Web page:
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Is it cheaper to run your heating continuously or not? How does insulation change that?

The level of insulation can make a big difference to the “difference” in energy usage between running a system 24hours a day vs just when needed and it can certainly reduce the energy usage per hour of maintaining a particular temperature. It does not, however, change the fact that a building at a temperature above ambient will always be losing some energy to its surroundings and therefore some energy must be introduced to maintain that above ambient temperature.

When a building’s internal temperature is the same as it’s external temperature no energy is being wasted and therefore every hour that the building sits cold (and heat is not required) it is performing at 100% efficiency. When the building’s internal temperature is higher than it’s external temperature some energy will be being lost and the level of insulation only affects the rate at which that energy is lost. The point here is that a building’s efficiency only drops when there is some higher than ambient internal temperature, the rest of the time it’s performing at the maximum possible efficiency.

The more insulation a building has the less time the building spends with its internal temperature being the same as its external temperature. Therefore the difference in cost between running the heating system continuously or as needed decreases as insulation increases.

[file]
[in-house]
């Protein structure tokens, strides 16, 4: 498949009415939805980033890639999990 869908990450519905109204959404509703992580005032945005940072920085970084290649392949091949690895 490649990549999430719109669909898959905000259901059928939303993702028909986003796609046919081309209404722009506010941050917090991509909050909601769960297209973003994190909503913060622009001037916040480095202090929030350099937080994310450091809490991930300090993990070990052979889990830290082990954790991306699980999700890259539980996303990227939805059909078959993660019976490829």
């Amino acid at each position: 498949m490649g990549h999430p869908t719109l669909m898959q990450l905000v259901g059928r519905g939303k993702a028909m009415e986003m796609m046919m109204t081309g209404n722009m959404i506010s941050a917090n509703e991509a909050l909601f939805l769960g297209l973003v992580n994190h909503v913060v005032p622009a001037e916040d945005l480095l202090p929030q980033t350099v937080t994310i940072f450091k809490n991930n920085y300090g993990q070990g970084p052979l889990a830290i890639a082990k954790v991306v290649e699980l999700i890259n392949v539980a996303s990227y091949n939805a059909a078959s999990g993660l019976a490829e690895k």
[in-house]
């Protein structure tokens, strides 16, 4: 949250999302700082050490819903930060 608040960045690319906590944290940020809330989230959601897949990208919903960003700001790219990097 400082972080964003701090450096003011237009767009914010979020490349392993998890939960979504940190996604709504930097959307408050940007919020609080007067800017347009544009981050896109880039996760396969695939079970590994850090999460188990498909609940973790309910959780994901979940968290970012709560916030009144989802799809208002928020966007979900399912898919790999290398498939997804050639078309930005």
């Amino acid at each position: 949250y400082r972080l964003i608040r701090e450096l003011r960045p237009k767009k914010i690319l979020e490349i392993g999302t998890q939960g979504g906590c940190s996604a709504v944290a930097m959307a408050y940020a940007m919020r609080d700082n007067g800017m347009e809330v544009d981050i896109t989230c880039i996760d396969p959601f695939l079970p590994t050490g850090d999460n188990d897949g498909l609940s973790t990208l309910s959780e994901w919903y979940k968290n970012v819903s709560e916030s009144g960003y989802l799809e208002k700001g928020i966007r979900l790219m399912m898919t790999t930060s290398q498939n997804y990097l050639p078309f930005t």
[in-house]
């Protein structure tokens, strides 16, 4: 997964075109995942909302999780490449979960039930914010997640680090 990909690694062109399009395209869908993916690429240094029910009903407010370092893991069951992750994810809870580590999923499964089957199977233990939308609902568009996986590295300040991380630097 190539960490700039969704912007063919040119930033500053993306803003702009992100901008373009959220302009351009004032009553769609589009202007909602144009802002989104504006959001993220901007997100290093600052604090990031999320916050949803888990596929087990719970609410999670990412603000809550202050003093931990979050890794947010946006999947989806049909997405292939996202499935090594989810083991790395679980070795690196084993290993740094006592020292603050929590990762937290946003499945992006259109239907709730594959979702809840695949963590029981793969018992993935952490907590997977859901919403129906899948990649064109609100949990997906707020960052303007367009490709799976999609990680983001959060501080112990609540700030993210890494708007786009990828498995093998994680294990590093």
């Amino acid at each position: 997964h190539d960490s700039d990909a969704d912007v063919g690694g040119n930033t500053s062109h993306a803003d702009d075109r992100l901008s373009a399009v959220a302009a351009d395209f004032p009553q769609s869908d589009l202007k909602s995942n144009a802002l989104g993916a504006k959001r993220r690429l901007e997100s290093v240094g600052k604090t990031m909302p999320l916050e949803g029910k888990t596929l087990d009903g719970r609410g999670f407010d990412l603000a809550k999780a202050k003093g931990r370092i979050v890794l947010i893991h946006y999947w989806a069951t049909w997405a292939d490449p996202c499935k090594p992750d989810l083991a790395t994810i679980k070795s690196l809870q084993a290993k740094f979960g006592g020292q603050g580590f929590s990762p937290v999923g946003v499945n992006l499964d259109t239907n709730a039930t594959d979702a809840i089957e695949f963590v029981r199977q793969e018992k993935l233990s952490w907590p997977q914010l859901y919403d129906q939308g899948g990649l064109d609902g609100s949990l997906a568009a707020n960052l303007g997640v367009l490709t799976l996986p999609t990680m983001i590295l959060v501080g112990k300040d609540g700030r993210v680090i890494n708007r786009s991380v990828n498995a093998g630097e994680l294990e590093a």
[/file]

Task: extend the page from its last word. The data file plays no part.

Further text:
A building which is very well insulated and cools back towards ambient temperature so slowly that it doesn’t reach the ambient temperature in the time when heat is not required therefore is continuously losing energy at a constant albeit low rate. Therefore the heating system will be no more or less efficient if it is set to be on continuously or only as needed because the building never cools to ambient and so it always has some energy to lose every hour. It would not be possible for continuous operation to become cheaper than only heating when required because that would imply that you are actually creating energy, and as we know it is not possible to create energy.

It may certainly be more convenient to always have the heating turned on and I’ll acknowledge that with some really good insulation the financial cost of running your heating continuously may be very low especially if you have solar panels or some other “free to run” energy gathering systems but it still wouldn’t be cheaper (though it also wouldn’t be any more expensive) than running your heating on demand.

Here are three examples using some hypothetical numbers:

Assumptions:
1. The exterior temperature is 10C (degrees centigrade)
2. A comfortable interior temperature is 15C – 20C
3. The thermostat turns on the heating system when the temperature falls below 15C and turns it off when the temperature reaches 20C